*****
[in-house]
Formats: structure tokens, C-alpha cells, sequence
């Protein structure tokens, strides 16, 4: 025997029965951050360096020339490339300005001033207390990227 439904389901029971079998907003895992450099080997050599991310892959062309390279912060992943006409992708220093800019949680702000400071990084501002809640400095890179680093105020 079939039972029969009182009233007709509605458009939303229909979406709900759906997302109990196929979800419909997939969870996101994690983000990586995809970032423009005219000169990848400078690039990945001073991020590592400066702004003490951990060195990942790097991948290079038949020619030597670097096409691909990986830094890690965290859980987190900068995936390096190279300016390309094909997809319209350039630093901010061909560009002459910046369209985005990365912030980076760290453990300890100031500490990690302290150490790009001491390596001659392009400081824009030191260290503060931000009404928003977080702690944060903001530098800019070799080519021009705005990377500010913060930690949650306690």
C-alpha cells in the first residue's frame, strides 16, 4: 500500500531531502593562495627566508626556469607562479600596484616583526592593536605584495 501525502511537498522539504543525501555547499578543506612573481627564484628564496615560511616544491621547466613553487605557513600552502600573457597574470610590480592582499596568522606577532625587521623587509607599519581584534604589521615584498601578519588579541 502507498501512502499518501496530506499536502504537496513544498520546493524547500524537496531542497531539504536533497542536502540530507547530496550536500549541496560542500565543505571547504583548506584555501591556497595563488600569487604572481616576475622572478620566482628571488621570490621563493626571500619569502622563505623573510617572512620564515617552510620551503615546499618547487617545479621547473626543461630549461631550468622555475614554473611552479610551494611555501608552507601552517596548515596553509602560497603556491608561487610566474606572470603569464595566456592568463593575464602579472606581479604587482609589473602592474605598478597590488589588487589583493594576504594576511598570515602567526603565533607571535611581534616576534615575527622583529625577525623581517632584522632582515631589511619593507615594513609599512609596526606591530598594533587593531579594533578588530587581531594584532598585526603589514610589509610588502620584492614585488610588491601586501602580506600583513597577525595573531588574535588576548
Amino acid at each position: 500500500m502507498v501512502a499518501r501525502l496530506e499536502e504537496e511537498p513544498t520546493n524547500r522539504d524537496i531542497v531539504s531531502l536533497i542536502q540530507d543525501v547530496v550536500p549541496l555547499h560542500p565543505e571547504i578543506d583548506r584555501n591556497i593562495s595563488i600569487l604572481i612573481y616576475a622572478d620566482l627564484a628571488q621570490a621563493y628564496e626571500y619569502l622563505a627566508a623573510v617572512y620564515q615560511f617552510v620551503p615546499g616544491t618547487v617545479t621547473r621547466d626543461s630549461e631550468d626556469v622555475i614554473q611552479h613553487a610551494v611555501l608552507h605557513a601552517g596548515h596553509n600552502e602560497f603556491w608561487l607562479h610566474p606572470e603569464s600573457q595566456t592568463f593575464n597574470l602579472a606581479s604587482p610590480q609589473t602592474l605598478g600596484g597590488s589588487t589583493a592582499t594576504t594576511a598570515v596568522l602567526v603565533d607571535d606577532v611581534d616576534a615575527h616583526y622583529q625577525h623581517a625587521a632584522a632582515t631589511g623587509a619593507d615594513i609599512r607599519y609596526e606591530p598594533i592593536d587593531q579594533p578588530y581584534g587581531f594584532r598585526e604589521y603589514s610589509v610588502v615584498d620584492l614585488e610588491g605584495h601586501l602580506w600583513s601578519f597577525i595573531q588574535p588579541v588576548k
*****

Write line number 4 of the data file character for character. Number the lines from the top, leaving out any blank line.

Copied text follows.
C-alpha cells in the first residue's frame, strides 16, 4: 500500500531531502593562495627566508626556469607562479600596484616583526592593536605584495 501525502511537498522539504543525501555547499578543506612573481627564484628564496615560511616544491621547466613553487605557513600552502600573457597574470610590480592582499596568522606577532625587521623587509607599519581584534604589521615584498601578519588579541 502507498501512502499518501496530506499536502504537496513544498520546493524547500524537496531542497531539504536533497542536502540530507547530496550536500549541496560542500565543505571547504583548506584555501591556497595563488600569487604572481616576475622572478620566482628571488621570490621563493626571500619569502622563505623573510617572512620564515617552510620551503615546499618547487617545479621547473626543461630549461631550468622555475614554473611552479610551494611555501608552507601552517596548515596553509602560497603556491608561487610566474606572470603569464595566456592568463593575464602579472606581479604587482609589473602592474605598478597590488589588487589583493594576504594576511598570515602567526603565533607571535611581534616576534615575527622583529625577525623581517632584522632582515631589511619593507615594513609599512609596526606591530598594533587593531579594533578588530587581531594584532598585526603589514610589509610588502620584492614585488610588491601586501602580506600583513597577525595573531588574535588576548